In my second term module ‘Public and Private Emotions’ run by Dr Antonella Liuzzo Scorpo, we use a range of source material to study medieval perceptions and expressions of emotion: a field of inquiry which has recently received significant scholarly attention. We address themes such as love, friendship, hatred, fear and examine whether, and to what extent, concepts of private and public can be applied to a pre-modern era.

As 21st-century historians, we must be able to engage with a range of different audiences through various means of media; so, for our first assessment, we were asked to produce a creative source analysis that could engage a modern-day audience in the discussion of a key theme from the module. This task aimed to enhance our ability to interpret, analyse and present primary source material and provided a refreshing change from our usual essay-based assessments!


Guibert de Nogent’s Facebook Profile

I chose to use Facebook as a platform to present a modern interpretation of Guibert de Nogent’s twelfth-century autobiography, Monodies. I think that the selectivity of Facebook networks calls into question the definition of concepts such as ‘public’ and ‘private’, and demonstrates the comparable nature of exclusive twenty-first-century virtual ‘friendship’ networks and the self-regulated twelfth-century Christian communities which are prevalent topic of discussion in Monodies. Similarly, the format of Facebook allows for a mix of both introspection and interaction, which Guibert demonstrates in his autobiography by simultaneously engaging with personal memories and interacting with contemporary twelfth-century theological debates.


FB Status USE

I chose fear as the filter through which to discuss ideas of identity and otherness, and the divisions between mind and body in Guibert’s emotional autobiography. My analysis of Monodies aimed to highlight Guibert’s retrospective engagement with fear as an internal feeling, an emotional response and a socio-religious construction. I studied Monodies for my undergraduate dissertation, and I thought I was quite familiar with Guibert’s personal anecdotes; yet, examining this autobiography in light of a more nuanced historical discipline such as the study of emotions has radically developed my understanding of Monodies while simultaneously giving cause to question everything I thought I already knew!



Further Reading:

Guibert de Nogent. Monodies, Joseph McAlhany and Jay Rubenstein (trans.)(New York, 2011).

Fleming, John V. ‘Medieval European Autobiography’. In, Maria DiBattista and Emily O. Wittman (eds.), The Cambridge Companion to Autobiography (Cambridge, 2015), 35-48.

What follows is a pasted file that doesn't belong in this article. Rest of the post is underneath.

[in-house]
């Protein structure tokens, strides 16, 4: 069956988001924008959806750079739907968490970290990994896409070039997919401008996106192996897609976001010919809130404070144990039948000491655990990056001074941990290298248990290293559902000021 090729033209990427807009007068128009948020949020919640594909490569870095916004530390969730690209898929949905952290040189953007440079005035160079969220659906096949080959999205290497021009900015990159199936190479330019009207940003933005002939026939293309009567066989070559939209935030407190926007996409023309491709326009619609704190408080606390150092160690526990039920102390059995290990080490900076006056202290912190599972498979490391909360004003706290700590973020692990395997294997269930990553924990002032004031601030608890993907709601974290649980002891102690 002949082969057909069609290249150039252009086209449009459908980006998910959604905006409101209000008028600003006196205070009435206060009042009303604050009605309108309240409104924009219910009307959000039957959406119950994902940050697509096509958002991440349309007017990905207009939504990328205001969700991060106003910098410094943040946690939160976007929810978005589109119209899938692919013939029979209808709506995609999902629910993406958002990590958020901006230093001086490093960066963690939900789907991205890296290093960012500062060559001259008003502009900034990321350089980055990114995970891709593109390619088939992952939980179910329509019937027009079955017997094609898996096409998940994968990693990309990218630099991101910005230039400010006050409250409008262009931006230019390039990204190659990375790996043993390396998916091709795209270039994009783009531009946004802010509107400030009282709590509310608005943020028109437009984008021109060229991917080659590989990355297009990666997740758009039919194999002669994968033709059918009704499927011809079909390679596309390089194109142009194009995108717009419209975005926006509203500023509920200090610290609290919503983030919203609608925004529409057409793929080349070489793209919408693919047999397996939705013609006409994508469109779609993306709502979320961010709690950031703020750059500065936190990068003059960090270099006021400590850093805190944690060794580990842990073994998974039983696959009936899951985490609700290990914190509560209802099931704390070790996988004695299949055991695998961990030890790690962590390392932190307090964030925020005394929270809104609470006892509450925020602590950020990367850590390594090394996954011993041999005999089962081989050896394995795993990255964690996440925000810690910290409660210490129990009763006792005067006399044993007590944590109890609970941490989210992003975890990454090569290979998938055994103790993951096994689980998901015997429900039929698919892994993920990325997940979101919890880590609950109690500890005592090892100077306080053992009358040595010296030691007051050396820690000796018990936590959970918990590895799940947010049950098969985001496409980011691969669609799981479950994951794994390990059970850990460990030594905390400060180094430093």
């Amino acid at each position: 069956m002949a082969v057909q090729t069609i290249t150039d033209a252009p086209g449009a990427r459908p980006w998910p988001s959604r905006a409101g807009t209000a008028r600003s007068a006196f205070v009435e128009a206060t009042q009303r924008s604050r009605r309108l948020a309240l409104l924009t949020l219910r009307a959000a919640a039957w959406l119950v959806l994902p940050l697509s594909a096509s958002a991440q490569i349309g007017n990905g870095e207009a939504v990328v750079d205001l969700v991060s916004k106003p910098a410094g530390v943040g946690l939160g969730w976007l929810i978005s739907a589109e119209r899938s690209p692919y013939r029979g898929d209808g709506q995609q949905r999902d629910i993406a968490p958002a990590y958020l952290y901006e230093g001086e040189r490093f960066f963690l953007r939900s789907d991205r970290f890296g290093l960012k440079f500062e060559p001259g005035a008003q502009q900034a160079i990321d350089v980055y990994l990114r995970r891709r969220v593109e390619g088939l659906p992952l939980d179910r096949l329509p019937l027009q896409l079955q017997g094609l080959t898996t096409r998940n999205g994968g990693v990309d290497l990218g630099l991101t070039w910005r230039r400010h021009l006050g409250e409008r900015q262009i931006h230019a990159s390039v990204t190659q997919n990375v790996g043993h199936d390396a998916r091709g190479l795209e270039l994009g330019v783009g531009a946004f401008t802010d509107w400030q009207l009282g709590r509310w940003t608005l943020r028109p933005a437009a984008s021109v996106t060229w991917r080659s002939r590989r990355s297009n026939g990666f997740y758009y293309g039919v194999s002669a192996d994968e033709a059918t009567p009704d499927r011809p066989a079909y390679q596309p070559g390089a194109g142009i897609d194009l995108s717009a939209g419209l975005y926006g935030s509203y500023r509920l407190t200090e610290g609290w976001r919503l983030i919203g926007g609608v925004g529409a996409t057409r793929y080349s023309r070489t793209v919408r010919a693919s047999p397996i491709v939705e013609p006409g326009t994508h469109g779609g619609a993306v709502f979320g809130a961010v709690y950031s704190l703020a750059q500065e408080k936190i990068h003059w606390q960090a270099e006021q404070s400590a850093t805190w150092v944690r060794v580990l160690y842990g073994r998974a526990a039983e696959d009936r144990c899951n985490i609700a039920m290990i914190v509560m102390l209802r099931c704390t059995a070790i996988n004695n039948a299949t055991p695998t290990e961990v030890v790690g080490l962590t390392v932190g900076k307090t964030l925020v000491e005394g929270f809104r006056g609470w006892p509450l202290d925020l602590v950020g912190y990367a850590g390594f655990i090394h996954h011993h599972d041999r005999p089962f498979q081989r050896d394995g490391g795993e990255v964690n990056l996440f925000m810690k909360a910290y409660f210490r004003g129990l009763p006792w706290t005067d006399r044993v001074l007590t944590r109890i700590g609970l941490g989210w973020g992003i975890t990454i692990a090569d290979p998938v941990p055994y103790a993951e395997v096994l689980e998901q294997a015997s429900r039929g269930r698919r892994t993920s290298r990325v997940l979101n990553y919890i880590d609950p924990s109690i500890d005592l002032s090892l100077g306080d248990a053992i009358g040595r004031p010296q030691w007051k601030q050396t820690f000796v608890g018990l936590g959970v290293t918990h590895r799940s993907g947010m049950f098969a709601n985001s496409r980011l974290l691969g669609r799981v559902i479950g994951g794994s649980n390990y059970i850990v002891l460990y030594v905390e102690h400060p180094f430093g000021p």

Kane, Bronach. ‘Social Representations of Memory and Gender in Medieval England’. Integrative Psychological and Behavioural Science 46 (2012), 544-558.

Rosenwein, Barbara H. Emotional Communities in the Early Middle Ages (New York, 2007).

Rosenwein, Barbara H. ‘Worrying about Emotions in History’, American Historical Review 107 (2002), 821-845.

Scott, A. & Kosso. Fear and Its Interpretations in the Middle Ages and Renaissance (Turnhout, 2002).

King Arthur- A Hero for all Ages

King Arthur- A Hero for all Ages by Beth Williams

With the upcoming release of Guy Richie’s latest film King Arthur: Legend of the Sword the question in some people’s minds might be ‘do we really need another film about King Arthur?’ It’s a legitimate question. I can’t deny a certain weakness myself for all things Arthurian but it still seems curious to me that one figure has succeeded in inspiring generation after generation of storytellers. The 2004 film King Arthur, BBC’s Merlin and Starz short lived show Camelot are just three of the most recent examples in the English language, not even touching upon the many T.V. shows and films that predate these or those created globally elsewhere. Of course we shouldn’t forget that this isn’t a purely modern phenomenon as even a passing familiarity with the works of the romantic poets or the Pre-Raphaelites proves that the Victorians weren’t immune to the charms of Camelot and its fictional inhabitants either.

In spite of his enduring popularity every incarnation of the legendary king differs wildly from the one that came before. The reason why most likely lies in the original source material; there are so many ‘Arthurian Legends’ it means there is no definitive account, no single authoritative voice dictating who Arthur is or was. In modern adaptations of Arthur just as the plot and characters are inspired by Medieval Romance so is the trend of re-writing the stories to suit a contemporary audience.  He remains a figure shrouded in mystery, half fact half fiction. As such, writers and artist are free to re-imagine him as they wish.

The earliest datable appearance of Arthur in literature is the Welsh work History of the British but it is Geoffrey of Monmouth who is widely credited with sparking the Arthur trend. The Arthur that appears in Monmouth’s History of the Kings of Britain is a great warrior King who successfully conquers England, Ireland, areas of Europe and even secures victories as far afield as Asia and Africa. This early incarnation of Arthur is an empire builder, who dies defending his land from his rebellious nephew Mordred. The idea of Arthur the Imperial victor has mostly fallen out of fashion, probably because the values of the conqueror are not ones shared by a modern audience.